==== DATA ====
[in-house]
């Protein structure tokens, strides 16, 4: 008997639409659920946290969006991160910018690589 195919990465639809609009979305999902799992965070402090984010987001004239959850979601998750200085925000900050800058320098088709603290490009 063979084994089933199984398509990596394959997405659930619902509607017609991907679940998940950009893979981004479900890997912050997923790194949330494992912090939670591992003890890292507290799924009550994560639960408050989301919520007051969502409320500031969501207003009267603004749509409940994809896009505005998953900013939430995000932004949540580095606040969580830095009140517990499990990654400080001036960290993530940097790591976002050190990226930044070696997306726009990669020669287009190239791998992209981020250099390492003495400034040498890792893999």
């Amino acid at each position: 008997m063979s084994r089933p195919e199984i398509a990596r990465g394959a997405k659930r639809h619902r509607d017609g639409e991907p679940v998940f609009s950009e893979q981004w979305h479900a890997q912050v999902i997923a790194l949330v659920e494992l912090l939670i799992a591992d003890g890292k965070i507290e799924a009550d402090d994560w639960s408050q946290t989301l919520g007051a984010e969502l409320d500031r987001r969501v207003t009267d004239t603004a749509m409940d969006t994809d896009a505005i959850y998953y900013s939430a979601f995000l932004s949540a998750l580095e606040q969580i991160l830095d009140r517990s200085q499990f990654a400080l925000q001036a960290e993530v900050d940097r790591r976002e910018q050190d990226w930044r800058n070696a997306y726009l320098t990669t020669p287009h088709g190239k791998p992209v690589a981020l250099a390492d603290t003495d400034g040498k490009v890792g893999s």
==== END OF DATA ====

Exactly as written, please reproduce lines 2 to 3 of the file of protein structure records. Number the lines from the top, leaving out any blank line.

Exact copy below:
């Protein structure tokens, strides 16, 4: 008997639409659920946290969006991160910018690589 195919990465639809609009979305999902799992965070402090984010987001004239959850979601998750200085925000900050800058320098088709603290490009 063979084994089933199984398509990596394959997405659930619902509607017609991907679940998940950009893979981004479900890997912050997923790194949330494992912090939670591992003890890292507290799924009550994560639960408050989301919520007051969502409320500031969501207003009267603004749509409940994809896009505005998953900013939430995000932004949540580095606040969580830095009140517990499990990654400080001036960290993530940097790591976002050190990226930044070696997306726009990669020669287009190239791998992209981020250099390492003495400034040498890792893999």
């Amino acid at each position: 008997m063979s084994r089933p195919e199984i398509a990596r990465g394959a997405k659930r639809h619902r509607d017609g639409e991907p679940v998940f609009s950009e893979q981004w979305h479900a890997q912050v999902i997923a790194l949330v659920e494992l912090l939670i799992a591992d003890g890292k965070i507290e799924a009550d402090d994560w639960s408050q946290t989301l919520g007051a984010e969502l409320d500031r987001r969501v207003t009267d004239t603004a749509m409940d969006t994809d896009a505005i959850y998953y900013s939430a979601f995000l932004s949540a998750l580095e606040q969580i991160l830095d009140r517990s200085q499990f990654a400080l925000q001036a960290e993530v900050d940097r790591r976002e910018q050190d990226w930044r800058n070696a997306y726009l320098t990669t020669p287009h088709g190239k791998p992209v690589a981020l250099a390492d603290t003495d400034g040498k490009v890792g893999s």